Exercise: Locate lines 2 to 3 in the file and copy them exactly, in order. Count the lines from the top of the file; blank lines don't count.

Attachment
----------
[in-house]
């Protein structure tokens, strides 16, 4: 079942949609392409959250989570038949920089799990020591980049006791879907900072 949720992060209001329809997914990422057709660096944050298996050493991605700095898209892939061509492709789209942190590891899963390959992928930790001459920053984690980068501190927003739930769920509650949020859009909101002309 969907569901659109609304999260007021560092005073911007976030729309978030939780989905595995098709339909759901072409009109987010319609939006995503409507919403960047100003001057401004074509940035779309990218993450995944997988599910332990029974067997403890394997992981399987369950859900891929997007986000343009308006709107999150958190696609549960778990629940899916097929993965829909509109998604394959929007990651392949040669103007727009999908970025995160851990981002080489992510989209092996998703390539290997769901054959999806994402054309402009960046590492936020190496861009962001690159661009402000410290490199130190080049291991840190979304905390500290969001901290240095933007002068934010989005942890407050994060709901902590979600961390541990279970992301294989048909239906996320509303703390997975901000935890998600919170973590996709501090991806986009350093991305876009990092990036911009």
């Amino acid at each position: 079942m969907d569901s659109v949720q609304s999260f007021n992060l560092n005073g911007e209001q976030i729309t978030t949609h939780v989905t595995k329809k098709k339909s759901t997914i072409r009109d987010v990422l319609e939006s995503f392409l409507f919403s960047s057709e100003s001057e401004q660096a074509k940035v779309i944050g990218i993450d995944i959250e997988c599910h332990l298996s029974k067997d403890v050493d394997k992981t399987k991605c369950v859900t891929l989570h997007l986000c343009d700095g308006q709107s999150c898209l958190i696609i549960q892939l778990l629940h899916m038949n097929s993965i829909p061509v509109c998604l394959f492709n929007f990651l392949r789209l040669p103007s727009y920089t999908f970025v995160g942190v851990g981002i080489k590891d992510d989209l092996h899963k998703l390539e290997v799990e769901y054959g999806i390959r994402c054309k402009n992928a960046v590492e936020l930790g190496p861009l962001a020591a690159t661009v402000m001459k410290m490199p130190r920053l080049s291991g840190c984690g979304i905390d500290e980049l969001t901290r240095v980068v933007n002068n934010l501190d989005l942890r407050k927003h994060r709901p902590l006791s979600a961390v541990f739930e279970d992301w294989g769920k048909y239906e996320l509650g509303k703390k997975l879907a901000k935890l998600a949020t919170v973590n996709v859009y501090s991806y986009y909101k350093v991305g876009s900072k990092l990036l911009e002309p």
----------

């Protein structure tokens, strides 16, 4: 079942949609392409959250989570038949920089799990020591980049006791879907900072 949720992060209001329809997914990422057709660096944050298996050493991605700095898209892939061509492709789209942190590891899963390959992928930790001459920053984690980068501190927003739930769920509650949020859009909101002309 969907569901659109609304999260007021560092005073911007976030729309978030939780989905595995098709339909759901072409009109987010319609939006995503409507919403960047100003001057401004074509940035779309990218993450995944997988599910332990029974067997403890394997992981399987369950859900891929997007986000343009308006709107999150958190696609549960778990629940899916097929993965829909509109998604394959929007990651392949040669103007727009999908970025995160851990981002080489992510989209092996998703390539290997769901054959999806994402054309402009960046590492936020190496861009962001690159661009402000410290490199130190080049291991840190979304905390500290969001901290240095933007002068934010989005942890407050994060709901902590979600961390541990279970992301294989048909239906996320509303703390997975901000935890998600919170973590996709501090991806986009350093991305876009990092990036911009």
């Amino acid at each position: 079942m969907d569901s659109v949720q609304s999260f007021n992060l560092n005073g911007e209001q976030i729309t978030t949609h939780v989905t595995k329809k098709k339909s759901t997914i072409r009109d987010v990422l319609e939006s995503f392409l409507f919403s960047s057709e100003s001057e401004q660096a074509k940035v779309i944050g990218i993450d995944i959250e997988c599910h332990l298996s029974k067997d403890v050493d394997k992981t399987k991605c369950v859900t891929l989570h997007l986000c343009d700095g308006q709107s999150c898209l958190i696609i549960q892939l778990l629940h899916m038949n097929s993965i829909p061509v509109c998604l394959f492709n929007f990651l392949r789209l040669p103007s727009y920089t999908f970025v995160g942190v851990g981002i080489k590891d992510d989209l092996h899963k998703l390539e290997v799990e769901y054959g999806i390959r994402c054309k402009n992928a960046v590492e936020l930790g190496p861009l962001a020591a690159t661009v402000m001459k410290m490199p130190r920053l080049s291991g840190c984690g979304i905390d500290e980049l969001t901290r240095v980068v933007n002068n934010l501190d989005l942890r407050k927003h994060r709901p902590l006791s979600a961390v541990f739930e279970d992301w294989g769920k048909y239906e996320l509650g509303k703390k997975l879907a901000k935890l998600a949020t919170v973590n996709v859009y501090s991806y986009y909101k350093v991305g876009s900072k990092l990036l911009e002309p």